Here’s an example of a process improvement plan to revise customer support process, built based on the PDCA concept:
Customize this project management process infographic for the new process you and your teammates are creating. Quickly change out icons for ones that apply to your business, and use My Brand Kit to ensure the design aligns with your corporate identity.
Use this colorful process infographic for a new process that has several steps. Lengthen or shorten as needed to cover all the steps in your revised process. Or use a template like this to create a process improvement action plan as you begin your work.
Revised policy examples
Process development plans can easily spill over into a variety of business areas, and it’s often necessary to craft new policies and procedures on the way to your new process. Infographics and other tools can help you spread the word and document these new policies.
If your new process will require added documentation that needs to be signed by an employee or their supervisor, customize this procedure infographic that explores how to submit expense claims. Change the title, content and illustrations for your needs.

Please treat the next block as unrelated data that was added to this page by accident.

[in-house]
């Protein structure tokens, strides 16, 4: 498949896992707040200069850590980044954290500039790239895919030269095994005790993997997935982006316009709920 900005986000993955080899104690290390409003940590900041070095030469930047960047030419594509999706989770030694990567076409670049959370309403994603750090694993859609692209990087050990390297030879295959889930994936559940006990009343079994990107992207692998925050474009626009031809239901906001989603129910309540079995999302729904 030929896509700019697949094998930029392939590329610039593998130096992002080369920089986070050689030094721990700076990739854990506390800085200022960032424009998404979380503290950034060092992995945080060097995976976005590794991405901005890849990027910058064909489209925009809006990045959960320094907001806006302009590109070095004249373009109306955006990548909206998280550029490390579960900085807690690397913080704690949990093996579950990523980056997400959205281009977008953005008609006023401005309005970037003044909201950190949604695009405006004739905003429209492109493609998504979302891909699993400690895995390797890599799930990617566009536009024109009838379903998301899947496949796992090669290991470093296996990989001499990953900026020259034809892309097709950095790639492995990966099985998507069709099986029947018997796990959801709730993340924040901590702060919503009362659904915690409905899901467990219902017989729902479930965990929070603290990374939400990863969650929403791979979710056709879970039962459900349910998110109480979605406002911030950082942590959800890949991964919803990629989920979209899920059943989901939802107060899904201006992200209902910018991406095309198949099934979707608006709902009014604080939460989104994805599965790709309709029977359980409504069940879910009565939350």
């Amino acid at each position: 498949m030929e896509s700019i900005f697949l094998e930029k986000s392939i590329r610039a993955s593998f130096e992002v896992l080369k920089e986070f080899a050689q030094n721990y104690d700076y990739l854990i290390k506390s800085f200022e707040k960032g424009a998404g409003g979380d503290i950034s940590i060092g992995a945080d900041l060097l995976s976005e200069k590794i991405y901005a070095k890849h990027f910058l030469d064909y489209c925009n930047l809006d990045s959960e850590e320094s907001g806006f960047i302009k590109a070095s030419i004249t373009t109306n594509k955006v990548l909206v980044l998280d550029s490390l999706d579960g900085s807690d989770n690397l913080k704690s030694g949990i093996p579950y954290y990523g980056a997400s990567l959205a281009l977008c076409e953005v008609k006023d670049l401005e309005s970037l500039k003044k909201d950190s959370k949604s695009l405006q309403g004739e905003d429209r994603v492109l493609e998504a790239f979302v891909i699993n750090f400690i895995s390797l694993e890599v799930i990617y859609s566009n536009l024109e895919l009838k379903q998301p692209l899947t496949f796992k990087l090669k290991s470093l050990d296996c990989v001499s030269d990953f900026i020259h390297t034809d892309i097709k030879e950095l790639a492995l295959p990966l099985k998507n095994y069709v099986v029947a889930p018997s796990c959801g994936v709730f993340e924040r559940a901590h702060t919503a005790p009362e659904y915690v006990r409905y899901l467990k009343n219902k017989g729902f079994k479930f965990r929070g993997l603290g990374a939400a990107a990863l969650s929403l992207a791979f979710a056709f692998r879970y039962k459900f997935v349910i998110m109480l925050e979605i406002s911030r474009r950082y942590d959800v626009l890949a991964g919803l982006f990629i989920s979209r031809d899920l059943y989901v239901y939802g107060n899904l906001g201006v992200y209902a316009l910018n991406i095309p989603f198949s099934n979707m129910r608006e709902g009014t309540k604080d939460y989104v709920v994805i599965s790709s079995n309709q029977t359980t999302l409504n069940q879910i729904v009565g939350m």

Perhaps your process improvement plan revealed that nobody in your organization is prepared for a disaster or emergency. The output of your process improvement team could be a business continuity plan like this one.
Employee development examples
The success of your new process will depend entirely on your team’s ability to execute it, and many organizations find that a major reason why their current processes aren’t working is that team members lack certain skills. So, employee development is often involved in executing a revised plan.
Help team members visualize the skills they need to develop by working with them to create a mind map like this one.
Customize this career planning infographic for team members as you work with them to help them build the necessary skills. While this example is about career planning in general, it’s easy to customize with specifics for your employees.
Change management examples
Humans by nature are resistant to change, and your organization may find it challenging to implement a new process. These change management plans may help you communicate and motivate your team.